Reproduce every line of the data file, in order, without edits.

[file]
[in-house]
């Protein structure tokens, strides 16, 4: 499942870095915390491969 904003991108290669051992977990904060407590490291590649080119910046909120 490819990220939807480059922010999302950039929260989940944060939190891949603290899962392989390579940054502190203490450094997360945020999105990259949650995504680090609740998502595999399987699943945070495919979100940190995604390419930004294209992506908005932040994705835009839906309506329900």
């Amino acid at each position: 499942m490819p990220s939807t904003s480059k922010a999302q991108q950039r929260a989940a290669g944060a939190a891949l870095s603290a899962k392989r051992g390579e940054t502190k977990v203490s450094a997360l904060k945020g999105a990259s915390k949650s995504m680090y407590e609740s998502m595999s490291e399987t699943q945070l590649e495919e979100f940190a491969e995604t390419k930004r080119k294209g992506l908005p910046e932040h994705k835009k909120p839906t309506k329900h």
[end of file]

[in-house]
């Protein structure tokens, strides 16, 4: 499942870095915390491969 904003991108290669051992977990904060407590490291590649080119910046909120 490819990220939807480059922010999302950039929260989940944060939190891949603290899962392989390579940054502190203490450094997360945020999105990259949650995504680090609740998502595999399987699943945070495919979100940190995604390419930004294209992506908005932040994705835009839906309506329900």
């Amino acid at each position: 499942m490819p990220s939807t904003s480059k922010a999302q991108q950039r929260a989940a290669g944060a939190a891949l870095s603290a899962k392989r051992g390579e940054t502190k977990v203490s450094a997360l904060k945020g999105a990259s915390k949650s995504m680090y407590e609740s998502m595999s490291e399987t699943q945070l590649e495919e979100f940190a491969e995604t390419k930004r080119k294209g992506l908005p910046e932040h994705k835009k909120p839906t309506k329900h």